KDE issues guidance on how to facilitate conversations about race-based stress and trauma

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Facilitating Conversations About Race-Based Stress and Trauma

With many in the state and nation shaken by the deaths of Ahmaud Arbery, George Floyd and Louisville’s Breonna Taylor, the Kentucky Department of Education (KDE) issued guidance on June 3 on how districts can help facilitate conversations about race-based stress and trauma and how to help students, their parents and staff.

“We are seeing an outcry of grief and anger with many of our students, families and educators gathering to speak out about racial injustice,” Interim Education Commissioner Kevin C. Brown said June 3 in a presentation to the Kentucky Board of Education (KBE), where he announced the guidance.

He said KDE is committed to its core values of equity, achievement, collaboration and integrity, and as educators “we must commit to listen to those seeking to be heard and ensure that our young people of color are valued and safe in school and in the community.”

The document, “Guidance on How Districts Can Facilitate Conversations About Race-based Stress and Trauma,” was prepared by the Kentucky Department of Education’s cross-agency Trauma and Resilience Team, in partnership with colleagues from the Kentucky Department for Behavioral Health, Developmental and Intellectual Disabilities.

It offers suggestions on what educators can do for students, fellow staff and their school community; how to support parents; and how to care for themselves. It also has links to several helpful resources.

KDE has been releasing a series of guidance documents for districts on the COVID-19 global pandemic, including planning for the social and emotional well-being of students and staff when schools reopen.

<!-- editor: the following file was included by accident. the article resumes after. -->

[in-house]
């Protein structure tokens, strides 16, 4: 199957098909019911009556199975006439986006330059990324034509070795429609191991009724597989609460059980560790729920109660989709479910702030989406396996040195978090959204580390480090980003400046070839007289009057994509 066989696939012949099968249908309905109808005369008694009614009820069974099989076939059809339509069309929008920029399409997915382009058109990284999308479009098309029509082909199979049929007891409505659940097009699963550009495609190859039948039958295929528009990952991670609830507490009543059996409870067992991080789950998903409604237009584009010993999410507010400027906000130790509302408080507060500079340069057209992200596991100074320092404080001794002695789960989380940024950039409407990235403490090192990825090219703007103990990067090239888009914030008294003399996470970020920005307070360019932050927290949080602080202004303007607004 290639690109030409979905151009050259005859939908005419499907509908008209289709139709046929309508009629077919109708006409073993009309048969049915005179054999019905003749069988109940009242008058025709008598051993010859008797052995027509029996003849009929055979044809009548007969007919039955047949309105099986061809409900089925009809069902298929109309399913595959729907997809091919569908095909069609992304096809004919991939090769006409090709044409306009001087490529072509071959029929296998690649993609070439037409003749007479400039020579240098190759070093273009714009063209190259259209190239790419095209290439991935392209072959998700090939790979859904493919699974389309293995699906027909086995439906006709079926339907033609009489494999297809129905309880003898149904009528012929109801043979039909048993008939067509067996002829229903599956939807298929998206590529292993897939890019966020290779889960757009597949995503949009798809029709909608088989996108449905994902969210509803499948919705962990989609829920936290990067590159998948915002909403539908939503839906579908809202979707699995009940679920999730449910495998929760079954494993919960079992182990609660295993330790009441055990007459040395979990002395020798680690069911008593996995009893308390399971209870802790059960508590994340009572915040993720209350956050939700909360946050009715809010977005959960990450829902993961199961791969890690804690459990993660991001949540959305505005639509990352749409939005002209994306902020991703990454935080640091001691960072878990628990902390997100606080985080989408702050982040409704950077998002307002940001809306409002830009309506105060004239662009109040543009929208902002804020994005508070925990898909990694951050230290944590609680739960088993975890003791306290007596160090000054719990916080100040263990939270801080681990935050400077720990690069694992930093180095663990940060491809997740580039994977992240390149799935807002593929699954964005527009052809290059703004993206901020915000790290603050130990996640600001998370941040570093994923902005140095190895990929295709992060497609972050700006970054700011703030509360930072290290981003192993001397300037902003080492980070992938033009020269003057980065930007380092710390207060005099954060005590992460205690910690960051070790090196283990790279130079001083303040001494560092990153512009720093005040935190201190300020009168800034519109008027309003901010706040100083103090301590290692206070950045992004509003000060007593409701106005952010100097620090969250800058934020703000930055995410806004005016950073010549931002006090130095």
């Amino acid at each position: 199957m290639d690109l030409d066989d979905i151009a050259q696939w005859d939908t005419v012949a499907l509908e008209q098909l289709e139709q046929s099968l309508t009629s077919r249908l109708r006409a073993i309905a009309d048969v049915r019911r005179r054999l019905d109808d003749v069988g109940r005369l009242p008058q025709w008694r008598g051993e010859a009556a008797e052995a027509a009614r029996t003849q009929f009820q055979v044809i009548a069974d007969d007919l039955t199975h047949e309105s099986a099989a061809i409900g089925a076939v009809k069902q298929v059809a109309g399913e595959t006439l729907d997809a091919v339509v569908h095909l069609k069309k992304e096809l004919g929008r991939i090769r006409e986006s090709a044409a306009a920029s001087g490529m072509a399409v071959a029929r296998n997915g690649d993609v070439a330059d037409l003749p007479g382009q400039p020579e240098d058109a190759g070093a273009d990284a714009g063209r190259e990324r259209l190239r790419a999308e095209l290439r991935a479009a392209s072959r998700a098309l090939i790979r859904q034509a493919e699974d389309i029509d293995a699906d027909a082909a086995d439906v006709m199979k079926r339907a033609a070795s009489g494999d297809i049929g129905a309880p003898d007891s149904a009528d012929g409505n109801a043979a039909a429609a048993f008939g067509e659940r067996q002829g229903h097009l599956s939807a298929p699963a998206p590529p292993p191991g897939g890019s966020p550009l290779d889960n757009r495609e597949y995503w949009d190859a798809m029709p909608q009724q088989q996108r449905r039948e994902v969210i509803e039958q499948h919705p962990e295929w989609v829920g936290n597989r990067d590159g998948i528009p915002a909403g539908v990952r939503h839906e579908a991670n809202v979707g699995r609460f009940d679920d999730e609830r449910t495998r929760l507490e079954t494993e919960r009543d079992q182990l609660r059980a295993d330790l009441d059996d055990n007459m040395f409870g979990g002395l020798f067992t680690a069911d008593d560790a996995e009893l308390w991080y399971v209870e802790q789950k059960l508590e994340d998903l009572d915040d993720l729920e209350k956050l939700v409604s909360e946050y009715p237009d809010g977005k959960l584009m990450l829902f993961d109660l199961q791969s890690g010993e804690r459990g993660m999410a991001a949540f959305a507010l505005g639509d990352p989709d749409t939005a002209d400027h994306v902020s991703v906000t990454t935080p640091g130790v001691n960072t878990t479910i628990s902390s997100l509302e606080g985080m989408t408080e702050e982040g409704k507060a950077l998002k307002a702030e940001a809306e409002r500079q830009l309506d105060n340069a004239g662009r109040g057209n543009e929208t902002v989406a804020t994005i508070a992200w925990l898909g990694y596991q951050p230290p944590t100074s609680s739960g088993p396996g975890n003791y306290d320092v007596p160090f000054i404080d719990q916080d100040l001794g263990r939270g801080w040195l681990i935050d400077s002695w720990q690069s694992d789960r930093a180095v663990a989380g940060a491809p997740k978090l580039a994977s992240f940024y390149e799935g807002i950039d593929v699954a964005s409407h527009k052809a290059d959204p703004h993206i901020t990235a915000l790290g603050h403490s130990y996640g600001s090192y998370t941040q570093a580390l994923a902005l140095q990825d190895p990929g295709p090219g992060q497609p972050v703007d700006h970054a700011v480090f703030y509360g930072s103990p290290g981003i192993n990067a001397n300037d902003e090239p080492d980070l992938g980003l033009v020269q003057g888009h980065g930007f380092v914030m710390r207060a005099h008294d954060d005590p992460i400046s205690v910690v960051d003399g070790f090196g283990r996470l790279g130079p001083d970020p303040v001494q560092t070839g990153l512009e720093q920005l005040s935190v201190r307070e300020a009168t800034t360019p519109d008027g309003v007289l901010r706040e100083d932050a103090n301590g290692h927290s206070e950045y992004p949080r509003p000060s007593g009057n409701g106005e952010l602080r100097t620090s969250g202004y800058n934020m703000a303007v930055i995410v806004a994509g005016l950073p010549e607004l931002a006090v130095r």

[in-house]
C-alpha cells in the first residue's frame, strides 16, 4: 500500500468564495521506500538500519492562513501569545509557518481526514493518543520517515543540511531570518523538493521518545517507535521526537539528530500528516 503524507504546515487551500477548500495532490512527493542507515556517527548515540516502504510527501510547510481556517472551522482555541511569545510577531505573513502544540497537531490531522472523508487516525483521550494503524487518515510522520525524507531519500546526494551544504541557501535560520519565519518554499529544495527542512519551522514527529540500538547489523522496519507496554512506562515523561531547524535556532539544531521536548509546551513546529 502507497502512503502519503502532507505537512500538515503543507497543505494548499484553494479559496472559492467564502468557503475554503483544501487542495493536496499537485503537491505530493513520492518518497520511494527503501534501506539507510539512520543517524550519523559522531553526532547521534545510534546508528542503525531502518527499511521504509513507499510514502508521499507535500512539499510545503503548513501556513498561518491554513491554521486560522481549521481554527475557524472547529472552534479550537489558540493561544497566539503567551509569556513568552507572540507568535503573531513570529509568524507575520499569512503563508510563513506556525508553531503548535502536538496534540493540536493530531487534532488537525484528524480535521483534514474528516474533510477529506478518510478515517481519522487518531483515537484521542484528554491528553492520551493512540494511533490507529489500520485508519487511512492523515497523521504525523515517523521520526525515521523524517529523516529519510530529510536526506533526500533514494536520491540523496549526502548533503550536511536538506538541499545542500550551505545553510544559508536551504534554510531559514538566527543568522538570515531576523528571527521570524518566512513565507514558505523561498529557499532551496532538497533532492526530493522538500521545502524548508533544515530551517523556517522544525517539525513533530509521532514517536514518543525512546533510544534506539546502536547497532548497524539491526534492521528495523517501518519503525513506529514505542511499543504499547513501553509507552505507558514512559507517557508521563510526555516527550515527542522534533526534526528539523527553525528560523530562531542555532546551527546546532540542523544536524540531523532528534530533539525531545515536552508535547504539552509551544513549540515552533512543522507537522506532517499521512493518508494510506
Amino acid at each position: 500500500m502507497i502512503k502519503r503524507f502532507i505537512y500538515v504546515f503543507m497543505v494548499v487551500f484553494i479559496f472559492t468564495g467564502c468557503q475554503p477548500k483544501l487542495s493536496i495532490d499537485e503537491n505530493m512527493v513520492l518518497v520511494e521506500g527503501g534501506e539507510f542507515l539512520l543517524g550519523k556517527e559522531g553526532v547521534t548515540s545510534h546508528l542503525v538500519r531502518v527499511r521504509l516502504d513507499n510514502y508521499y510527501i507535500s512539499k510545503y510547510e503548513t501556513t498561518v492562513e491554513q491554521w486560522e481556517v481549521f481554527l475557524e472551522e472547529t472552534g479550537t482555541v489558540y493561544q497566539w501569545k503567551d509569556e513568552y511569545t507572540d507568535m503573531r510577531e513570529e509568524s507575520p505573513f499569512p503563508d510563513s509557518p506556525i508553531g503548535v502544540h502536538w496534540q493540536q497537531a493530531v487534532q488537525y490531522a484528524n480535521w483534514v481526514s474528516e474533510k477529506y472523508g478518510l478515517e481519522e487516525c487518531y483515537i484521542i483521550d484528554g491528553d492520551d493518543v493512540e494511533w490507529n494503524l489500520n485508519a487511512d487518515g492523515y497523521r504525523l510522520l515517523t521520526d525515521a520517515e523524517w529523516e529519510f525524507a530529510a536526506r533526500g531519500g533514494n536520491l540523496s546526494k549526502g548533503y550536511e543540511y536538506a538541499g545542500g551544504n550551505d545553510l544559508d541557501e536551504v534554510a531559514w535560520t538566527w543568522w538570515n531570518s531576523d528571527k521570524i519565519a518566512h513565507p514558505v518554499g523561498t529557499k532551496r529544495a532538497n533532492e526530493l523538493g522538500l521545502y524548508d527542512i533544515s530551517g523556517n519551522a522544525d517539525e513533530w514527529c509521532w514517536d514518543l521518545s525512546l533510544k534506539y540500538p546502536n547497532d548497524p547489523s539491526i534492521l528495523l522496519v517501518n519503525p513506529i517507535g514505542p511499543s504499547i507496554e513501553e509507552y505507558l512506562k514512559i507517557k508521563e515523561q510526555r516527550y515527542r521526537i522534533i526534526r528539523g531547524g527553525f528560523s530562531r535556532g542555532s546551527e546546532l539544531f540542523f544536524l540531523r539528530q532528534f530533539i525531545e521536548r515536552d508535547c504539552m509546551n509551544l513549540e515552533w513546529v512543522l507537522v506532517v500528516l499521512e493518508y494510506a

“KDE also believes that critical conversations about racial trauma and implicit bias are needed across Kentucky regardless of the racial makeup in our schools, districts or communities, because such events impact us all and we must address their emotional and traumatic consequences,” Brown said.

Also at the June 3 KBE meeting, Lt. Gov. Jacqueline Coleman asked board members to work with KDE – in partnership with schools and students across the state – to develop implicit bias training for students, teachers and school leaders.

“I think it is vitally important that we make sure every school district across Kentucky, every student and every educator has access to this training and these opportunities,” Coleman said. “I believe this implicit bias training is necessary across this Commonwealth.”

Brown noted that Kentucky Council on Postsecondary Education President Aaron Thompson released a statement on June 2 that said, in part, “we have an opportunity to emerge from this moment as a more just and equitable society.”

He said he agreed, and “not only do we have the opportunity, it is our obligation to do so.”

Brown said he hopes the guidance will be a first step in that direction.

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